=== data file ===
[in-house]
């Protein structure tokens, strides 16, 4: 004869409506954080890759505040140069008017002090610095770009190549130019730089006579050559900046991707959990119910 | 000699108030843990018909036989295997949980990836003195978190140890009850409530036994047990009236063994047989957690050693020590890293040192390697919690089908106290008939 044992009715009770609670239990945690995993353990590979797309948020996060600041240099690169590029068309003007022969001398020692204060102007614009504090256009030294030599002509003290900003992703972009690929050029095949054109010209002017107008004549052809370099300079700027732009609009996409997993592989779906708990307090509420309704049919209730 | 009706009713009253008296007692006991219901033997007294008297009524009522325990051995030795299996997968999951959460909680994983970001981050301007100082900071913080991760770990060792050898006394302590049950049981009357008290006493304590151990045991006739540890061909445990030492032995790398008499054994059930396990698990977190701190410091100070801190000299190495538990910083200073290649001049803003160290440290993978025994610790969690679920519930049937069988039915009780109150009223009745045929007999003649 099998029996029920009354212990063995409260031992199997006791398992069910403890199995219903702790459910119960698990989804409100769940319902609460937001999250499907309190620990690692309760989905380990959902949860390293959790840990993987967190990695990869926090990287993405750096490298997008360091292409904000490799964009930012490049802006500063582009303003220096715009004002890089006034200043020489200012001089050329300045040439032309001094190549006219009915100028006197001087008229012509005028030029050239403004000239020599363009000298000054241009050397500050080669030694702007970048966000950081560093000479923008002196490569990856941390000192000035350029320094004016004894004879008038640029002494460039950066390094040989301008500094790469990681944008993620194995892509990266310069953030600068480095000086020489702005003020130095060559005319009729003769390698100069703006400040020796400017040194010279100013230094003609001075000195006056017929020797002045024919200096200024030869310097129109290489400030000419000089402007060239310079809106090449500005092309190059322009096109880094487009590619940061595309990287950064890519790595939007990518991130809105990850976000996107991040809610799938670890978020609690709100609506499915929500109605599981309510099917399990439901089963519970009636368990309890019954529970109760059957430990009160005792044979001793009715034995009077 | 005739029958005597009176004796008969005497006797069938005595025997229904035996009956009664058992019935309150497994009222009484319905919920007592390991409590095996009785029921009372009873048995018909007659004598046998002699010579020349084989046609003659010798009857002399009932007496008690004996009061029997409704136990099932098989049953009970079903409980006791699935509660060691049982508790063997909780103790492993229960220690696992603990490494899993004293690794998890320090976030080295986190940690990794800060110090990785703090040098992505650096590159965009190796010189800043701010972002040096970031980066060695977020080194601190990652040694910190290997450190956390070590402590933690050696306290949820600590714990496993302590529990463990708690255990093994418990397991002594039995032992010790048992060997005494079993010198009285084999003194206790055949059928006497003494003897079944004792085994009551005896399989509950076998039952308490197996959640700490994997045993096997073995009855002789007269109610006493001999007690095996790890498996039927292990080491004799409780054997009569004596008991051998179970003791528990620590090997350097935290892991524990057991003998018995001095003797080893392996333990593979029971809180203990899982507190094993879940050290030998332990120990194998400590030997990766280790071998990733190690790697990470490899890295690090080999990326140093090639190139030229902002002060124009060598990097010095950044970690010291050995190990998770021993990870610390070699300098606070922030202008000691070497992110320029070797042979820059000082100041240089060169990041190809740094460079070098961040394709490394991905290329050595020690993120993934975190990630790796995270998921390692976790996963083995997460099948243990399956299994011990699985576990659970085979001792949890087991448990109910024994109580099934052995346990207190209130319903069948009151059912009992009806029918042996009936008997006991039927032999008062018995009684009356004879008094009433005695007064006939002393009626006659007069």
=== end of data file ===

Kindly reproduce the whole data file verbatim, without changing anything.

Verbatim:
[in-house]
């Protein structure tokens, strides 16, 4: 004869409506954080890759505040140069008017002090610095770009190549130019730089006579050559900046991707959990119910 | 000699108030843990018909036989295997949980990836003195978190140890009850409530036994047990009236063994047989957690050693020590890293040192390697919690089908106290008939 044992009715009770609670239990945690995993353990590979797309948020996060600041240099690169590029068309003007022969001398020692204060102007614009504090256009030294030599002509003290900003992703972009690929050029095949054109010209002017107008004549052809370099300079700027732009609009996409997993592989779906708990307090509420309704049919209730 | 009706009713009253008296007692006991219901033997007294008297009524009522325990051995030795299996997968999951959460909680994983970001981050301007100082900071913080991760770990060792050898006394302590049950049981009357008290006493304590151990045991006739540890061909445990030492032995790398008499054994059930396990698990977190701190410091100070801190000299190495538990910083200073290649001049803003160290440290993978025994610790969690679920519930049937069988039915009780109150009223009745045929007999003649 099998029996029920009354212990063995409260031992199997006791398992069910403890199995219903702790459910119960698990989804409100769940319902609460937001999250499907309190620990690692309760989905380990959902949860390293959790840990993987967190990695990869926090990287993405750096490298997008360091292409904000490799964009930012490049802006500063582009303003220096715009004002890089006034200043020489200012001089050329300045040439032309001094190549006219009915100028006197001087008229012509005028030029050239403004000239020599363009000298000054241009050397500050080669030694702007970048966000950081560093000479923008002196490569990856941390000192000035350029320094004016004894004879008038640029002494460039950066390094040989301008500094790469990681944008993620194995892509990266310069953030600068480095000086020489702005003020130095060559005319009729003769390698100069703006400040020796400017040194010279100013230094003609001075000195006056017929020797002045024919200096200024030869310097129109290489400030000419000089402007060239310079809106090449500005092309190059322009096109880094487009590619940061595309990287950064890519790595939007990518991130809105990850976000996107991040809610799938670890978020609690709100609506499915929500109605599981309510099917399990439901089963519970009636368990309890019954529970109760059957430990009160005792044979001793009715034995009077 | 005739029958005597009176004796008969005497006797069938005595025997229904035996009956009664058992019935309150497994009222009484319905919920007592390991409590095996009785029921009372009873048995018909007659004598046998002699010579020349084989046609003659010798009857002399009932007496008690004996009061029997409704136990099932098989049953009970079903409980006791699935509660060691049982508790063997909780103790492993229960220690696992603990490494899993004293690794998890320090976030080295986190940690990794800060110090990785703090040098992505650096590159965009190796010189800043701010972002040096970031980066060695977020080194601190990652040694910190290997450190956390070590402590933690050696306290949820600590714990496993302590529990463990708690255990093994418990397991002594039995032992010790048992060997005494079993010198009285084999003194206790055949059928006497003494003897079944004792085994009551005896399989509950076998039952308490197996959640700490994997045993096997073995009855002789007269109610006493001999007690095996790890498996039927292990080491004799409780054997009569004596008991051998179970003791528990620590090997350097935290892991524990057991003998018995001095003797080893392996333990593979029971809180203990899982507190094993879940050290030998332990120990194998400590030997990766280790071998990733190690790697990470490899890295690090080999990326140093090639190139030229902002002060124009060598990097010095950044970690010291050995190990998770021993990870610390070699300098606070922030202008000691070497992110320029070797042979820059000082100041240089060169990041190809740094460079070098961040394709490394991905290329050595020690993120993934975190990630790796995270998921390692976790996963083995997460099948243990399956299994011990699985576990659970085979001792949890087991448990109910024994109580099934052995346990207190209130319903069948009151059912009992009806029918042996009936008997006991039927032999008062018995009684009356004879008094009433005695007064006939002393009626006659007069």